And in this world, the rich kill and impoverish you for money. Usually they do it in ways they can pretend aren’t about them: policy changes, or increases to insulin prices, but if you really get on their nerves or might even be a real threat, as with our pedophile pimp (and almost certain blackmailer) Jeffrey Epstein, well, people who are worth more dead than alive, they tend to get dead.

Are you worth more dead than alive to some rich person, or some politician in the pay of said rich people?

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Ricardo’s Caveat



In 1817, David Ricardo formalized the Law of Comparative Advantage. Since then, it has stood the test of time as one of the very few laws that an economist can point to and say: “This is indisputably true.” It’s because of this law that you only rarely find an economist who doesn’t believe in unrestricted free trade. But Ricardo added an important caveat when he discussed free trade and comparative advantage, and it’s one that most modern economists seem to have forgotten…

Let’s quote straight from Ricardo:

In one and the same country, profits are, generally speaking, always on the same level; or differ only as the employment of capital may be more or less secure and agreeable. It is not so between different countries. If the profits of capital employed in Yorkshire, should exceed those of capital employed in London, capital would speedily move from London to Yorkshire, and an equality of profits would be effected; but if in consequence of the diminished rate of production in the lands of England, from the increase of capital and population, wages should rise, and profits fall, it would not follow that capital and population would necessarily move from England to Holland, or Spain, or Russia, where profits might be higher.

This is the Achilles heal of comparative advantage — the flaw in the foundation of free trade that causes outsourcing woes. Those who say that the law of comparative advantage proves that free trade is good are absolutely right, but they’ve forgotten his caveat.

Because, in Ricardo’s world, it was true that capital was not particularly mobile. It is not true in our world, and it wasn’t true in the Victorian world.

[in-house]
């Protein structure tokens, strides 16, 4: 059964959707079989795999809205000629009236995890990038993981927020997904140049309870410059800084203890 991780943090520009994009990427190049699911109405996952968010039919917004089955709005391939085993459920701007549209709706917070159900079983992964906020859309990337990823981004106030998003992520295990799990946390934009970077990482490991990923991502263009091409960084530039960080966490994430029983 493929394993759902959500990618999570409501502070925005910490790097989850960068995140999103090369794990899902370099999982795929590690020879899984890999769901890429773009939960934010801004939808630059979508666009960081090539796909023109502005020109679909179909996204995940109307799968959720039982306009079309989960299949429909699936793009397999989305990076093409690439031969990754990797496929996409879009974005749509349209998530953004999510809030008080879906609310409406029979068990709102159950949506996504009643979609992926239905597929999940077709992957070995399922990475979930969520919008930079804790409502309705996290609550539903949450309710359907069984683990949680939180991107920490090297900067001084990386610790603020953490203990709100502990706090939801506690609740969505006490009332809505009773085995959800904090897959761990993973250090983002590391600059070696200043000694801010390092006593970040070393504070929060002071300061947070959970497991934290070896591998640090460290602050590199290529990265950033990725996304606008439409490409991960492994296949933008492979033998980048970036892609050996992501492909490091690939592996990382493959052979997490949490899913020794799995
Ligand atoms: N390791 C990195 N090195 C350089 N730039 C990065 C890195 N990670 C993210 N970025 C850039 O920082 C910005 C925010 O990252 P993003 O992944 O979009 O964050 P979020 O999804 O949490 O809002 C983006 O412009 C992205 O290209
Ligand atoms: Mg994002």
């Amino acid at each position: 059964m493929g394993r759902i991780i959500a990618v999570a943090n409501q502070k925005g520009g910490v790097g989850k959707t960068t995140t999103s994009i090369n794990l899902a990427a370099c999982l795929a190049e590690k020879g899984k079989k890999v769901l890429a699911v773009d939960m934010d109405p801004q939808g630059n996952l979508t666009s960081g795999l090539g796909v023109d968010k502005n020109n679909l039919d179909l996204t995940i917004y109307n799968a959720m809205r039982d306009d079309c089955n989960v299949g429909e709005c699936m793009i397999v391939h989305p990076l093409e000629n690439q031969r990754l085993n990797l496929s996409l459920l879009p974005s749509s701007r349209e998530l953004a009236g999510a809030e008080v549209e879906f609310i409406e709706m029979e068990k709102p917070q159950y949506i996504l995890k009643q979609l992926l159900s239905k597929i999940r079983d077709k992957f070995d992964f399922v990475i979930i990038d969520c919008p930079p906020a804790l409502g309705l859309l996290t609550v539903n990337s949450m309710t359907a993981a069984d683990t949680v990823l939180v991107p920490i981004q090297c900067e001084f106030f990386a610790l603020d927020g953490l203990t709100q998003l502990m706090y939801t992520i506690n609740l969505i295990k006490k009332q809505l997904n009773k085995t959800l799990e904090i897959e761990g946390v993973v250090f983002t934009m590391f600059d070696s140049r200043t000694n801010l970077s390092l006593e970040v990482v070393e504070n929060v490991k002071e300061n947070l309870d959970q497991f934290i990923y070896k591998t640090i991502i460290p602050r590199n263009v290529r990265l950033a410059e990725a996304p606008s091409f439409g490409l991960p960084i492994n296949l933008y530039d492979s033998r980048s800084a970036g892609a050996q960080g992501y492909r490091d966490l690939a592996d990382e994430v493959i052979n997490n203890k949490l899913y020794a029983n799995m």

In a world in which I can move my capital freely between locales, in which I can also move my profits freely, and in which I don’t have to live where my capital is working, there is no reason to invest in any productive activity in my home country if I can make more money elsewhere.

The higher surplus locale is going to get as much free capital as it can soak up and as is available. The logic behind this is simple: Let’s say I have one million dollars to invest, and I can invest it in two different locales. In one place, I’ll get five percent return, in another a ten percent return. In both locales, I can take my profit and do what I want with it. I can live in either locale and, in both places, my money is secure from being seized by the government or destroyed by violence. Obviously, I’m going to put my money into the place with the higher returns.

When I get those profits, I’m going to sink any reinvestment into the place with the higher returns again. It’s a virtuous circle — if you’re the place with the higher returns, and it ends when returns even out or there is no more excess capacity.

If the higher-return country runs out of investment opportunities that pay higher than the low-return country, it makes no sense to invest in it. What matters here is the marginal rate of return — that is, the return on the next dollar of my investment. In principle, there ought to be diminishing returns; people snap up the good opportunities and, over time, the opportunities get worse and worse until returns equalize (this happens faster when currency values are decided independent of government intervention, but it doesn’t always happen — even in the long term, when we’re all dead).